Six months ago, I wrote that Americans had embraced a backwards view of the coronavirus. Too many people imagined the fight against COVID-19 as a land war to be waged with sudsy hand-to-hand combat against grimy surfaces. Meanwhile, the science suggested we should be focused on an aerial strategy. The virus spreads most efficiently through the air via the spittle spray that we emit when we exhale—especially when we cough, talk loudly, sing, or exercise. I called this conceptual error, and the bonanza of pointless power-scrubbing that it had inspired, “hygiene theater.”
My chief inspiration was an essay in the medical journal The Lancet called “Exaggerated Risk of Transmission of COVID-19 by Fomites.” (Fomites is a medical term for objects and surfaces that can pass along an infectious pathogen.) Its author was Emanuel Goldman, a microbiology professor at Rutgers New Jersey Medical School. At the time, Goldman was a lonely voice in the wilderness. Lysol wipes were flying off the shelves, and it was controversial to suggest that this behavior was anything less than saintly and salutary. Other journals had rejected Goldman’s short essay, and some were still publishing frightening research about the possible danger of our groceries and Amazon packages.
But half a year later, Goldman looks oracular. Since last spring, the CDC has expanded its guidance to clarify that the coronavirus “spreads less commonly through contact with contaminated surfaces.” In the past month, the leading scientific journal Nature published both a long analysis and a sharp editorial reiterating Goldman’s thesis. “A year into the pandemic, the evidence is now clear,” the editorial begins. “Catching the virus from surfaces—although plausible—seems to be rare.”
When I reached Goldman, he sounded triumphant, if a bit exhausted by the persistence of bad information and ongoing hygiene theater in American life. “There’s been no solid evidence to change my view about the minor, if any, role of surface transmission, and there’s been more evidence that I was right,” Goldman told me.
Still, scare-stories about surface transmission abound. In October, a paper by Australian researchers found that virus particles can survive almost a month on surfaces. That finding circumnavigated the globe, making headlines in The Guardian, Al Jazeera, the BBC, NBC, ABC. The opening paragraph in Reuters’s coverage was typical and quite terrifying:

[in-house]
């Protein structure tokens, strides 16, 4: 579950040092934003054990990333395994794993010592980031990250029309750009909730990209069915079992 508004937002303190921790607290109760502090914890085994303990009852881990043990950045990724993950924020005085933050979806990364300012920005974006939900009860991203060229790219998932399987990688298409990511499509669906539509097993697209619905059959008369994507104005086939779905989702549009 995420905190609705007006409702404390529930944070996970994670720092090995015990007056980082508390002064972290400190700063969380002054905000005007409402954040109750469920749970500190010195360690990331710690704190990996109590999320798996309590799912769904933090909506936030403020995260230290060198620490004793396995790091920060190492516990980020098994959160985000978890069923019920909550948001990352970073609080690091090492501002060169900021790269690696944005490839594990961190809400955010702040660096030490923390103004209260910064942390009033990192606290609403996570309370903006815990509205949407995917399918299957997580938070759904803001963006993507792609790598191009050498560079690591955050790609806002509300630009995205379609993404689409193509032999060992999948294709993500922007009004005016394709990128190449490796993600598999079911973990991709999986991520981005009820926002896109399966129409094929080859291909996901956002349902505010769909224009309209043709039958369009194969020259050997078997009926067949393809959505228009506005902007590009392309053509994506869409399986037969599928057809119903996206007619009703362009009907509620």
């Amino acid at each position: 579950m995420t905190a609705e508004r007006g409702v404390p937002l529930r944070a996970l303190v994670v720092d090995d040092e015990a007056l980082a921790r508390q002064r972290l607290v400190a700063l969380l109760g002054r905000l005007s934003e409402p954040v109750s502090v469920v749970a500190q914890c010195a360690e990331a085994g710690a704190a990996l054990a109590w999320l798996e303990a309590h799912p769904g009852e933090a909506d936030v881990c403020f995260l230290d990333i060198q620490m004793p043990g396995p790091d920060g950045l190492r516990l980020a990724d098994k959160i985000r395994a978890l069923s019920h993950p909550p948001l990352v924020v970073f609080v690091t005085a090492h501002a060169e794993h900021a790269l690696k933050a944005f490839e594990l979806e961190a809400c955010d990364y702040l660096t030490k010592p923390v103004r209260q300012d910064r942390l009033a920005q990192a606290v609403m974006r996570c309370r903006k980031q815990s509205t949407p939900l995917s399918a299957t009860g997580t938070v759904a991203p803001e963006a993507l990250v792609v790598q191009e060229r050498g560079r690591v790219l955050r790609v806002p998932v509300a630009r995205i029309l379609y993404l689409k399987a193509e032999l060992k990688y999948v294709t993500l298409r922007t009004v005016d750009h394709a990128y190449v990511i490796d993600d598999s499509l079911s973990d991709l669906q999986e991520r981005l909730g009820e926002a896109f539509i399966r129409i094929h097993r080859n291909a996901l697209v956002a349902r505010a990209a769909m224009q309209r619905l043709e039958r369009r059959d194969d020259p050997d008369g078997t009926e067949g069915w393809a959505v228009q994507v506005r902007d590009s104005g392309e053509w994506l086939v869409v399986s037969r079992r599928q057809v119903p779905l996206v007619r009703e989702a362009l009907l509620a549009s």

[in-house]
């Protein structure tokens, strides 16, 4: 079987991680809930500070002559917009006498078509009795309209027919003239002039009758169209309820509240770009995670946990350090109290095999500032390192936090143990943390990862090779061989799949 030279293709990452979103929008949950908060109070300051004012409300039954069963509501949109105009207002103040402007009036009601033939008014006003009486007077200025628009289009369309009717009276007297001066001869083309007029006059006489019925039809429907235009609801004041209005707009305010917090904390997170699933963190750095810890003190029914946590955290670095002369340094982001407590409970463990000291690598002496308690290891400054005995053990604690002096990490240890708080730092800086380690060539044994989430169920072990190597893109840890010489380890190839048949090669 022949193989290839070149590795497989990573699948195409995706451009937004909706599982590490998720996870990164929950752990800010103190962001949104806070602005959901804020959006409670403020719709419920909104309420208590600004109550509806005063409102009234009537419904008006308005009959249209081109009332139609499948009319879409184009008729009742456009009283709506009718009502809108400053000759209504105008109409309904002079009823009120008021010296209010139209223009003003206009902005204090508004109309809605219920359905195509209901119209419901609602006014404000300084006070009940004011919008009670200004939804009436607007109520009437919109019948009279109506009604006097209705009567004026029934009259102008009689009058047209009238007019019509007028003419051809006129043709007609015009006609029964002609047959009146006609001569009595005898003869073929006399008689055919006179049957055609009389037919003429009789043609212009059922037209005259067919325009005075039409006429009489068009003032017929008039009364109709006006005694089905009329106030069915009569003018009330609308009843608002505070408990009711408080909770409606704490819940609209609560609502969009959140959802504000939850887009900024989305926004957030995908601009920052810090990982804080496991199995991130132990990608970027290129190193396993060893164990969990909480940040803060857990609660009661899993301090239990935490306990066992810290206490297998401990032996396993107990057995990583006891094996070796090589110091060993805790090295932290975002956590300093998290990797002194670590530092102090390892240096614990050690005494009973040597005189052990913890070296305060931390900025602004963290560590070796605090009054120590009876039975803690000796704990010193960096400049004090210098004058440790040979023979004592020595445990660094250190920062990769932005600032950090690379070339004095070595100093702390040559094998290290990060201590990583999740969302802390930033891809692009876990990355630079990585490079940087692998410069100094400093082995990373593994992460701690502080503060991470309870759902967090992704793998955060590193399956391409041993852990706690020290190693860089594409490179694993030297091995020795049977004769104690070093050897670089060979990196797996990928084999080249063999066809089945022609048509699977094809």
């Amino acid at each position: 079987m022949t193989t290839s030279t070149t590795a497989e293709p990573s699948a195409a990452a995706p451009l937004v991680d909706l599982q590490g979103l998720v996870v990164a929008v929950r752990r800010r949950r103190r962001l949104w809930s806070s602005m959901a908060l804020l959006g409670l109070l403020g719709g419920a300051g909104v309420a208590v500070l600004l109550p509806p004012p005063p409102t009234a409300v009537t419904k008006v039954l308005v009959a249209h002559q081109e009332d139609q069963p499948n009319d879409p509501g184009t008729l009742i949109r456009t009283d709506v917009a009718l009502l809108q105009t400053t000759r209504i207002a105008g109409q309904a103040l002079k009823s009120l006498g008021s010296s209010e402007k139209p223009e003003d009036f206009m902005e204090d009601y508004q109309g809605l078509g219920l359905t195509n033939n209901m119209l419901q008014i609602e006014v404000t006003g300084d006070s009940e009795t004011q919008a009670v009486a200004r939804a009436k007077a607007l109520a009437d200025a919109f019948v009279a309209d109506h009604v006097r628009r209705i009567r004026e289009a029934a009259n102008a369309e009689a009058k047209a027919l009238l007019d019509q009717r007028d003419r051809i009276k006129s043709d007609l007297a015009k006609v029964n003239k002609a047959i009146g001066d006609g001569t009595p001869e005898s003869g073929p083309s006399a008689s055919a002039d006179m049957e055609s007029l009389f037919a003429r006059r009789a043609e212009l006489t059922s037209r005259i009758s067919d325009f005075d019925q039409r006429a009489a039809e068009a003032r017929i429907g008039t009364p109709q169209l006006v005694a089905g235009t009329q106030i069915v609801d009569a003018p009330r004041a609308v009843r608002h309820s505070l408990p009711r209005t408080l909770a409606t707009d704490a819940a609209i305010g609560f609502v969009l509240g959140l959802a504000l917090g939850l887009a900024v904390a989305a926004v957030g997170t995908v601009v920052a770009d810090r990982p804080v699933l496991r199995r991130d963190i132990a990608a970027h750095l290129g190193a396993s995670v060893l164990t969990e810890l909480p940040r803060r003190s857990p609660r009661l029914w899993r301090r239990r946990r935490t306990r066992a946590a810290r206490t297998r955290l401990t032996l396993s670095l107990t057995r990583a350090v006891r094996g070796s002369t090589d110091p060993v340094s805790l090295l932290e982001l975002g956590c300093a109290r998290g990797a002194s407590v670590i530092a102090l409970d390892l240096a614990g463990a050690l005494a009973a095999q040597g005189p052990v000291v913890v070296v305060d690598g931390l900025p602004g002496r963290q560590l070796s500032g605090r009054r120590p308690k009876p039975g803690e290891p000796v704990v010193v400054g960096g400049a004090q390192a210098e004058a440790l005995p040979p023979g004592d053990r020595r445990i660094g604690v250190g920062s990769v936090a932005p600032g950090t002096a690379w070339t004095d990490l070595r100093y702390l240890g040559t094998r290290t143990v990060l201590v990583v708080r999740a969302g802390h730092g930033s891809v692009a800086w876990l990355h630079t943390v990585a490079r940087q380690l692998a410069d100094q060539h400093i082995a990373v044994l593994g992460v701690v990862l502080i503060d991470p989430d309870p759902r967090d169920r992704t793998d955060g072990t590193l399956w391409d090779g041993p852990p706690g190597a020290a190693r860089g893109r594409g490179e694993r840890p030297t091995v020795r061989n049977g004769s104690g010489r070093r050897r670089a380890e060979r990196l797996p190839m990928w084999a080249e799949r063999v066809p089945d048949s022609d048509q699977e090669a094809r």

The virus that causes COVID-19 can survive on banknotes, glass and stainless steel for up to 28 days, much longer than the flu virus, Australian researchers said on Monday, highlighting the need for frequent cleaning and handwashing.
The Australian paper was a greatest-hits compilation of research errors, Goldman told me. “It used so many unrealistic conditions to favor the virus’s survival,” he said. “They kept samples in the dark to spare it from light that kills the virus. They used optimal temperature and humidity.” Most important, their samples included a gargantuan amount of virus—“thousands and thousands of virus particles, when the research on influenza indicates that coughs or sneezes emit something in the range of 10 to 100 virus particles in a droplet.”
By contrast, real-world experiments that test for infectious SARS-CoV-2 from hospital surfaces have shown little infectious virus. In Italy, researchers swabbed a number of surfaces in a hospital following standard cleaning procedures and found no evidence of viable virus. Following standard precautions, “SARS-CoV-2 transmission is unlikely to occur in real-life conditions,” they concluded. Another study from Israel collected viral RNA samples from surfaces in several hospitals and quarantine hotels and found that none contained infectious levels of coronavirus.